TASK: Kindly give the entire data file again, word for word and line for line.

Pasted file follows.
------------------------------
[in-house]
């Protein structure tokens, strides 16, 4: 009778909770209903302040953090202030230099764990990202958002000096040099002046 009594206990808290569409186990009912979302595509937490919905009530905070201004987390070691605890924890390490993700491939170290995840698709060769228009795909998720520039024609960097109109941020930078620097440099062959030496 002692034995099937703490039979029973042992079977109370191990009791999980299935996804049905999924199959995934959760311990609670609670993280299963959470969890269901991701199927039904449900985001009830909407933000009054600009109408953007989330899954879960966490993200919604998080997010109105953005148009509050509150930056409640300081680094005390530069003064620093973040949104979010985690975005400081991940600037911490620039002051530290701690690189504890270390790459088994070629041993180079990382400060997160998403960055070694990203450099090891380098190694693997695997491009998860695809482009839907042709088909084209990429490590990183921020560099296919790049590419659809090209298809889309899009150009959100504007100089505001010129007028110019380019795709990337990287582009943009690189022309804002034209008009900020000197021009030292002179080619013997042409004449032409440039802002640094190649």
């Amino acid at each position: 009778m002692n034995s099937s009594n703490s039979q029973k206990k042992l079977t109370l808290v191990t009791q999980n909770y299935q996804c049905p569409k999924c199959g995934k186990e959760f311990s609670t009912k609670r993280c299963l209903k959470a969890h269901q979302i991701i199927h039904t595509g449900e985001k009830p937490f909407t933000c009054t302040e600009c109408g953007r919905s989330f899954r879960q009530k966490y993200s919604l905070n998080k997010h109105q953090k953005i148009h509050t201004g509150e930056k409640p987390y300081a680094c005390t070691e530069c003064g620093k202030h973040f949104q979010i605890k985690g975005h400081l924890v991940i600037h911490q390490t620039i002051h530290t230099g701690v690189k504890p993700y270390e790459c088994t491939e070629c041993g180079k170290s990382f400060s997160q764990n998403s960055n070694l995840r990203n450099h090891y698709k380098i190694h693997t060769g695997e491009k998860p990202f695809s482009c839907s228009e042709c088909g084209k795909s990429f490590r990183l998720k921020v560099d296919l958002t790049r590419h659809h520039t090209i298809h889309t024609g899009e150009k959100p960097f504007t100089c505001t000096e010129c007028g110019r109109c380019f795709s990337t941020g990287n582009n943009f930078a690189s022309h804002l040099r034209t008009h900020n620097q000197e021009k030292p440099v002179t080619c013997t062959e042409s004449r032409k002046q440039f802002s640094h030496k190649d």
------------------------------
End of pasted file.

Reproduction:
[in-house]
């Protein structure tokens, strides 16, 4: 009778909770209903302040953090202030230099764990990202958002000096040099002046 009594206990808290569409186990009912979302595509937490919905009530905070201004987390070691605890924890390490993700491939170290995840698709060769228009795909998720520039024609960097109109941020930078620097440099062959030496 002692034995099937703490039979029973042992079977109370191990009791999980299935996804049905999924199959995934959760311990609670609670993280299963959470969890269901991701199927039904449900985001009830909407933000009054600009109408953007989330899954879960966490993200919604998080997010109105953005148009509050509150930056409640300081680094005390530069003064620093973040949104979010985690975005400081991940600037911490620039002051530290701690690189504890270390790459088994070629041993180079990382400060997160998403960055070694990203450099090891380098190694693997695997491009998860695809482009839907042709088909084209990429490590990183921020560099296919790049590419659809090209298809889309899009150009959100504007100089505001010129007028110019380019795709990337990287582009943009690189022309804002034209008009900020000197021009030292002179080619013997042409004449032409440039802002640094190649």
């Amino acid at each position: 009778m002692n034995s099937s009594n703490s039979q029973k206990k042992l079977t109370l808290v191990t009791q999980n909770y299935q996804c049905p569409k999924c199959g995934k186990e959760f311990s609670t009912k609670r993280c299963l209903k959470a969890h269901q979302i991701i199927h039904t595509g449900e985001k009830p937490f909407t933000c009054t302040e600009c109408g953007r919905s989330f899954r879960q009530k966490y993200s919604l905070n998080k997010h109105q953090k953005i148009h509050t201004g509150e930056k409640p987390y300081a680094c005390t070691e530069c003064g620093k202030h973040f949104q979010i605890k985690g975005h400081l924890v991940i600037h911490q390490t620039i002051h530290t230099g701690v690189k504890p993700y270390e790459c088994t491939e070629c041993g180079k170290s990382f400060s997160q764990n998403s960055n070694l995840r990203n450099h090891y698709k380098i190694h693997t060769g695997e491009k998860p990202f695809s482009c839907s228009e042709c088909g084209k795909s990429f490590r990183l998720k921020v560099d296919l958002t790049r590419h659809h520039t090209i298809h889309t024609g899009e150009k959100p960097f504007t100089c505001t000096e010129c007028g110019r109109c380019f795709s990337t941020g990287n582009n943009f930078a690189s022309h804002l040099r034209t008009h900020n620097q000197e021009k030292p440099v002179t080619c013997t062959e042409s004449r032409k002046q440039f802002s640094h030496k190649d």